The Contention of Women Writers and Initials

The relationship of female writers and the use of initials is not a topic that is new to me. I’ve tackled it before on Anxiety Ink. Please note the comments nearest the end are the really important parts.

I myself am a female writer who writes under initials. I have a couple of reasons as to why I prefer to do so, mainly the world’s inability to pronounce or remember by first name –at least I thought this was my main, valid reason until I read this passage in Margaret Atwood’s Negotiating with the Dead:

“I used my initials instead of a first name – I didn’t want any-one important to know I was a girl. Anyway, in high school we’d studied an essay by Sir Arthur Quiller-Couch which said that the ‘masculine’ style was bold, strong, vivid, and so forth, and the ‘feminine’ one was pastel, vapid, and simpy. Writers are fond of saying that writers are androgynous as to their capabilities, and that is no doubt true, though it is telling that most of those who make this claim are women. But they are not gender-neutral in their interests. Most importantly, they are treated differently, especially by reviewers, however that difference in treat-ment may manifest itself; and sooner or later that will affect them” (Atwood, Margaret. Negotiating with the Dead. Anchor Canada Edition. 2003. 21).

Having read this, and reacted like I was dealt a blow, I think my rationale for writing under initials has much more to do with feminine baggage than my own neuroses over my name. Those are my emphases in the passage by the way. I have never read a woman whose writing I would consider simpy, by the way. Weak prose are a matter for editing, not a fact of nature for women writers.

Anyway, before you set this quote aside as dated or as second wave hogwash –its 2016 after all!– know that just last year I spoke with a woman who decided at the last minute to initial her name on the marketing book she published so that she wasn’t immediately dismissed by male readers as just a woman. She wanted a chance beyond that first glance, she wanted people to read the blurb of her book at the very least before they dismissed it if that’s what they were inclined to do.

Key phrase there: “just a woman.”

Let that sink in. Seriously. It is 2016 and there are still countless female writers out there who either publish under initials or adopt a male alter ego so that they are taken more seriously. Hell, so they are given more opportunities! Don’t believe me? Joanne Rowling not only publishes under J.K. but also Robert Galbraith. And that’s Joanne freaking Rowling!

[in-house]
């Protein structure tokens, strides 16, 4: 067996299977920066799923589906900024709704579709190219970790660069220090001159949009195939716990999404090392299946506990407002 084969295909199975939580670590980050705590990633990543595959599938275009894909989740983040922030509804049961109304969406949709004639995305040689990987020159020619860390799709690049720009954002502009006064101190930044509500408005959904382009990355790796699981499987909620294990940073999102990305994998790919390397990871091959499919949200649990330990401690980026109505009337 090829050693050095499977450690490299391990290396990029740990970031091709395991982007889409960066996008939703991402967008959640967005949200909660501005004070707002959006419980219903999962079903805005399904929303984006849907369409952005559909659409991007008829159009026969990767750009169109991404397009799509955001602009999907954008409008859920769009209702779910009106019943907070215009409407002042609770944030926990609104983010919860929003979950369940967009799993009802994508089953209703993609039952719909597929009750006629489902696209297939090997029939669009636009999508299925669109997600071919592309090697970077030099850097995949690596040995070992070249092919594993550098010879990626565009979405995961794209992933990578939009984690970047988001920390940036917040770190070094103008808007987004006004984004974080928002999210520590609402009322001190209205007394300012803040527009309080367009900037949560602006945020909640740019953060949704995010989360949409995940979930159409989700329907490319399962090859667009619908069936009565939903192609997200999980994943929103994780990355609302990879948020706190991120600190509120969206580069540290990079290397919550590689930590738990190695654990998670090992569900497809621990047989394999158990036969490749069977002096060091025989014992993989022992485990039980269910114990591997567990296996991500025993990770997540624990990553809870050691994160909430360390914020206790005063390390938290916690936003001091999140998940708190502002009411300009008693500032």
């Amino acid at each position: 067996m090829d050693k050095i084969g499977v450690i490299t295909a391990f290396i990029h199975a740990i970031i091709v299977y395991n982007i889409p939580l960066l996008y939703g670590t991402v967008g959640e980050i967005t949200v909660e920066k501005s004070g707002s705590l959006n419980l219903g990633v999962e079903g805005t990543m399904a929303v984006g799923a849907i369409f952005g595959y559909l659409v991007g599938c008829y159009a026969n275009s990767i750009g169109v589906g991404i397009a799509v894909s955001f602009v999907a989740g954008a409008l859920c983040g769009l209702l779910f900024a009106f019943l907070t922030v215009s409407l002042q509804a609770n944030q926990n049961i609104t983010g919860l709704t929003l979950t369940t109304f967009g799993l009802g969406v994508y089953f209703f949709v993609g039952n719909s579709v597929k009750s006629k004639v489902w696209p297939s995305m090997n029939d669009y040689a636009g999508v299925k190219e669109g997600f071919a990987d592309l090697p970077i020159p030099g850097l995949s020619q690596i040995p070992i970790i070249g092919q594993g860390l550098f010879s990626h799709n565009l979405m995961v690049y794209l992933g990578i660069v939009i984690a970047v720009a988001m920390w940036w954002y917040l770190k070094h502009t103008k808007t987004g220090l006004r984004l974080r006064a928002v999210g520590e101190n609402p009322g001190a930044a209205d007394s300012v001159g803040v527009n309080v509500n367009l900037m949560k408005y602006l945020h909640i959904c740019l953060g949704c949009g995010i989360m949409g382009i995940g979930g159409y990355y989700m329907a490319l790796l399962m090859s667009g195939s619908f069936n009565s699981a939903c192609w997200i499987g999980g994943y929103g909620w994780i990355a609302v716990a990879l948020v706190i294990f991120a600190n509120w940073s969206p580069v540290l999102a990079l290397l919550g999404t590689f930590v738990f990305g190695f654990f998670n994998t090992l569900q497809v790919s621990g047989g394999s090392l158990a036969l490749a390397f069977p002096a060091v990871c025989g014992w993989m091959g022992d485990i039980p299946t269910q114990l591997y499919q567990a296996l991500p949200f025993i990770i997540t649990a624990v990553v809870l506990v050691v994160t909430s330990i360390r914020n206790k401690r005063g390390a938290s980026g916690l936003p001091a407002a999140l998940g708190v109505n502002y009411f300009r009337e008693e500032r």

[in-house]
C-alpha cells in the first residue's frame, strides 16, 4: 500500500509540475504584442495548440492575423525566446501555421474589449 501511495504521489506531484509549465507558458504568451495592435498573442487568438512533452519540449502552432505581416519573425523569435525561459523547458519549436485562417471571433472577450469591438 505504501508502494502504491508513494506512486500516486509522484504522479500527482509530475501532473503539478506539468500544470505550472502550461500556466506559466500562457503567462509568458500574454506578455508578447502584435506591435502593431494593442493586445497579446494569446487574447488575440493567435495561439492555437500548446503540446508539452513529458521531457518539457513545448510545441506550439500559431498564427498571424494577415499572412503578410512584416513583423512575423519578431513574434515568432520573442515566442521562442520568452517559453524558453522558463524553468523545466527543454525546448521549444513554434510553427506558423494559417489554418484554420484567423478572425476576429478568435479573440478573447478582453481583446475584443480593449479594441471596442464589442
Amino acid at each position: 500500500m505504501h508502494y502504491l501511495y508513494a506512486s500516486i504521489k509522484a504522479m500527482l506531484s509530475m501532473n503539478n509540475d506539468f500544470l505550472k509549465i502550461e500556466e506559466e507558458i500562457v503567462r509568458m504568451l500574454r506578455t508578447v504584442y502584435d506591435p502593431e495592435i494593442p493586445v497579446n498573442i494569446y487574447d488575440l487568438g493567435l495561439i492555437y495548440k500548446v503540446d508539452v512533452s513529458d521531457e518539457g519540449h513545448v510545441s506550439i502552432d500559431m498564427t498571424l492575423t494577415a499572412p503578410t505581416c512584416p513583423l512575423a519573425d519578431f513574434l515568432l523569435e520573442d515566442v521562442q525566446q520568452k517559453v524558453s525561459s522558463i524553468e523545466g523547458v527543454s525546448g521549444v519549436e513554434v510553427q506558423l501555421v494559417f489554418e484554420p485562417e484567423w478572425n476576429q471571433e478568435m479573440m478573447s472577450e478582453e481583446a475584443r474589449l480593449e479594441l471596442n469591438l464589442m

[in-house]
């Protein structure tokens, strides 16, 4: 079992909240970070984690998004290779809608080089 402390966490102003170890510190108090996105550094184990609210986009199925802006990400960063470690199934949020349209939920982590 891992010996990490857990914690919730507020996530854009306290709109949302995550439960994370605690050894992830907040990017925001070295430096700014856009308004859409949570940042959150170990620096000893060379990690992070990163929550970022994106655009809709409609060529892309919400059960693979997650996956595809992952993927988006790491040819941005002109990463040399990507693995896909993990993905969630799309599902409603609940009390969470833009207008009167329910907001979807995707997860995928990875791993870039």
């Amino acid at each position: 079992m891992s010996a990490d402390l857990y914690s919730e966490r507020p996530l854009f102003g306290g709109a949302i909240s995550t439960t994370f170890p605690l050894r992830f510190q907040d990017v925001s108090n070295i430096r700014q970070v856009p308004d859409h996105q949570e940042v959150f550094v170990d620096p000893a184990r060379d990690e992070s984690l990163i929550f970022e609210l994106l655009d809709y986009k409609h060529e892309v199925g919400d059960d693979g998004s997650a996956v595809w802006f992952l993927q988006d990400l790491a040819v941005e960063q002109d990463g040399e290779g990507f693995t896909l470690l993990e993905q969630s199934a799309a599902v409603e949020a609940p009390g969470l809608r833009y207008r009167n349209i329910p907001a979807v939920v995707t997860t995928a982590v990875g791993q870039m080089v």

What are we doing to our women artists that they can’t even feel sure of themselves in their own female skins? It’s hard enough being an artist, it’s damn near close to impossible being a female artist sometimes.

I’ve never in my life judged a book’s content on the gender of the author unless it’s a man that really really demeans the female characters in his work, but that’s a whole other ball game. It appalls me that gender is even a factor. I didn’t even know this was a problem until I hit adulthood. Why is it that kids don’t care who writers what as long as it’s an entertaining story? Why do we slather all of these crazy labels on everything as adults?

It baffles me.

It Is Still Tough To Be a Woman These Days

The week of March 20th to 26th was a tough one for me, not to mention the globe. Between the bombings in Turkey, Pakistan, and Belgium that saw mostly women and children slaughtered by extremists, to the outcome of the Ghomeshi trial, to more misogyny spouting forth from the constantly gaping maw of Trump, and hearing about yet another sexual assault on UBC’s campus, I was ready to throw in the towel, to shut the damn door.

door by Dean Hochman via Flickr

door by Dean Hochman via Flickr

Why the fuck is life so hard for women? Still?

As my Prime Minister has said, it’s 2016.

Prove it.

I can turn the TV on practically every single day and see that some woman anywhere has been the victim of some horrible violence at the hand of some monstrous man –and yet it always seems like these women are on trial. Stories are always a dissection of “how did this wholesome young man turn to this action” or “how can a culture condone this” instead of focusing on what matters: what and who he took from the world or the woman.

Since the infamous trial ended my social media has been rolling posts about sexual assault and harassment. Woman are mad. We’re tired, we’re fed up, and we’re full of rage. And you know what we’re tired of, fed up with, and full of rage towards? The status quo that always says we should take more precautions when it comes to men who aren’t taught any damn respect!

It’s only April 3rd at the time of this writing and I’m still in the mood to flip the world off.

I’m tired of the excuses. This is our world too and enough is bloody well enough.